- Page 1 Panasonic Viera TX-P50G20B
- Page 2 Picture Quality
- Page 3 Design, Audio and Verdict
- Page 4 Feature Table
If we had to be picky with the P50G20’s feature count, we’d have to say we were disappointed by how few USB HDDs seem to be compatible with the TV’s recording system. None of the drives we already owned did the job, and the only models recommended as guaranteed to work by Panasonic are Buffalo’s latest JustStore Desktop HD-EU2-UK series.
But this aggravation is quickly overwhelmed by our exceptionally positive reaction to the P50G20B’s picture quality – especially with high definition material.
Fed ”Avatar” on (no, not the 3D) Blu-ray, the image positively brims and sparkles with cinematic confidence. As usual with Panasonic plasmas, the main reason we say this is that it delivers such exceptional black level response. There’s practically no trace at all during the dark interior lab scenes of the greyness that underpins black colours to some extent on practically all rival technologies, leaving such scenes looking rich, dynamic, layered and natural.
Even better, since the P50G20B can deliver its inky blacks without having to sacrifice brightness to anywhere near the same extent LCD TVs have to when they try to do dark colours, the screen is able to present exceptional amounts of shadow detail, so that dark scenes avoid that ‘empty black hole’ appearance so commonly seen on flat TVs.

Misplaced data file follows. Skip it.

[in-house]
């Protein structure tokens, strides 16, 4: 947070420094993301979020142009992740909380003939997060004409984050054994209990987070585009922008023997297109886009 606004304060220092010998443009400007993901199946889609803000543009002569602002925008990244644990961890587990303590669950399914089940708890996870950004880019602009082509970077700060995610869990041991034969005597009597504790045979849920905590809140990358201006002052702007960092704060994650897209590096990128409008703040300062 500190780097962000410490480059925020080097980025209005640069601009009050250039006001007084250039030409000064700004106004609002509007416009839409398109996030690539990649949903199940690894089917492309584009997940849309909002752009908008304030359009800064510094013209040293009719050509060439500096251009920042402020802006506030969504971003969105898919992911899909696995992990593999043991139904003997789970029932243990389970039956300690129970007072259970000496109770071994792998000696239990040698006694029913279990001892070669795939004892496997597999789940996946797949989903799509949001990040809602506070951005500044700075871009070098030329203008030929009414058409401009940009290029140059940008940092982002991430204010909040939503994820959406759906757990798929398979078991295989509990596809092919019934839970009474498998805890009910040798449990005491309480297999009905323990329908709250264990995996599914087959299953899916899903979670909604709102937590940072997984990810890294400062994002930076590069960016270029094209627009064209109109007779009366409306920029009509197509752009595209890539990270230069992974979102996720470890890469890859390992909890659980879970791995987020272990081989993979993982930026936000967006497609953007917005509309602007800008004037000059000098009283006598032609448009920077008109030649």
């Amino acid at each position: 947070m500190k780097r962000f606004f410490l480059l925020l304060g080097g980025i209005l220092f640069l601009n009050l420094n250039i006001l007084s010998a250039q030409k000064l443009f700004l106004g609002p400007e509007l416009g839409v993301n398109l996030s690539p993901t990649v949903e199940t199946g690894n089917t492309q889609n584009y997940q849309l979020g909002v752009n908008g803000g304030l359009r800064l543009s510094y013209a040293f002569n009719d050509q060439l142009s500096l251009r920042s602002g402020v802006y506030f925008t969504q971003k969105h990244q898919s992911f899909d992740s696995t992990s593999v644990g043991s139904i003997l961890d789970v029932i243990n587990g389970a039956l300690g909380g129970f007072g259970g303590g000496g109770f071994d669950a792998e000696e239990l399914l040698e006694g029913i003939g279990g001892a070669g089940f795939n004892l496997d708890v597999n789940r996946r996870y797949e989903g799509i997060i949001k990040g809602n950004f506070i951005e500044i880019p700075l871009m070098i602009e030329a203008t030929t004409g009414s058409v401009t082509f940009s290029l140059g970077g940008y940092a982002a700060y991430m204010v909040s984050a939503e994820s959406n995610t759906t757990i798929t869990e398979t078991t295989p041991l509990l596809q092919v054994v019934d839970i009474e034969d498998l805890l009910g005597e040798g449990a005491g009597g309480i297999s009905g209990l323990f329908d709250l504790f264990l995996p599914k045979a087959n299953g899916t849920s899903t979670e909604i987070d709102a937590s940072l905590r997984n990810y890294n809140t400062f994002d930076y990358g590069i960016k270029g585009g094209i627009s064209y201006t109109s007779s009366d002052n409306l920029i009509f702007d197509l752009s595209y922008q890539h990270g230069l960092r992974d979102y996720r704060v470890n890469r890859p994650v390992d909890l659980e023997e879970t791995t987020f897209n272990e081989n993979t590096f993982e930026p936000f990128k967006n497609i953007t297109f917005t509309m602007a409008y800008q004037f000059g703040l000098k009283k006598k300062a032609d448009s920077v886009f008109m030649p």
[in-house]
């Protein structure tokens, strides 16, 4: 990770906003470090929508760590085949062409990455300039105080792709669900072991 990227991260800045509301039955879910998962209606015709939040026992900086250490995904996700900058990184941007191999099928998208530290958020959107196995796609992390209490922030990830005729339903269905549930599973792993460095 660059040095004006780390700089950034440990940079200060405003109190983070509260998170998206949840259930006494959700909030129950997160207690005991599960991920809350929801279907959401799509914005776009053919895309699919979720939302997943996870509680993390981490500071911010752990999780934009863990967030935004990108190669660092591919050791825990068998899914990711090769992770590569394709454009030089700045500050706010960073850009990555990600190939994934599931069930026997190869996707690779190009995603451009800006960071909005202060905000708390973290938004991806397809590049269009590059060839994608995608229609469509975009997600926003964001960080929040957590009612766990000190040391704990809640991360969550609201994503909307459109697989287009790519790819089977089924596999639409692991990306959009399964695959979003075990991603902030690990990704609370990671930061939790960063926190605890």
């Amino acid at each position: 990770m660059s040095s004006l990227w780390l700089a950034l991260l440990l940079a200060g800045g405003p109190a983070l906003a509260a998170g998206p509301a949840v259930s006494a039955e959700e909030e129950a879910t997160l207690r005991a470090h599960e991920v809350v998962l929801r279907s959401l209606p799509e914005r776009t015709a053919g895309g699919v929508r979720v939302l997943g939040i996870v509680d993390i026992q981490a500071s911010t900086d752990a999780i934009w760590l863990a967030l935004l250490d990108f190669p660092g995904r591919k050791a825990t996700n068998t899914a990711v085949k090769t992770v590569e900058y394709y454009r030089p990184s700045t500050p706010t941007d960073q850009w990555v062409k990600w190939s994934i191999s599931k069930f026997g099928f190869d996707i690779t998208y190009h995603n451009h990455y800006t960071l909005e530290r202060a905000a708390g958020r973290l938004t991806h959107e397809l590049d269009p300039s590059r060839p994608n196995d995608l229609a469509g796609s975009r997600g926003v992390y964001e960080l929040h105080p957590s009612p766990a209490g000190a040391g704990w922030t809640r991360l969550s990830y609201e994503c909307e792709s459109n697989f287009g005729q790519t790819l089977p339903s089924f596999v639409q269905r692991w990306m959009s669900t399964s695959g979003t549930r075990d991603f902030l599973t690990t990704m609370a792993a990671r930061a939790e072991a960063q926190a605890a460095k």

The P50G20B is also a polished presenter of fine detail generally, thanks to a combination of factors. First, its Full HD native resolution in conjunction with its accomplished video processing engine ensures that every pixel of data is transferred to the screen without distortion or fuss, and without being accompanied by processing noise – so long, at least, as you’re careful not to set the TV’s Intelligent Frame Creation and 24p Frame Insertion processors too high.
The image’s sharpness also owes much to the screen’s near-immunity to motion blur, especially with the 600Hz engine doing a more than solid job of reining in the sort of judder that’s traditionally been one of the few serious weaknesses of Panasonic’s plasma screens.
The new NeoPDP platform, meanwhile, seems to have greatly improved the P50G20B’s colour response versus last year’s equivalent G10 models, with richer and more aggressive tones, but also a more generally natural palette.
This is particularly true with HD footage from the tuners or our ”Avatar” Blu-ray, the colours of which really do look superbly credible and subtly rendered. However, standard definition images improve, too, with far fewer serious colour ‘slides’ than we noted with some of last year’s Panasonic plasmas.
Yet more good news finds the P50G20B’s pictures retaining all their contrast and colour over a much wider viewing angle than the vast majority of LCD-based screens could even dream about; a generally higher level of brightness than the majority of plasma screens can boast; and far fewer on-screen reflections than we’ve seen with many previous Panasonic plasmas.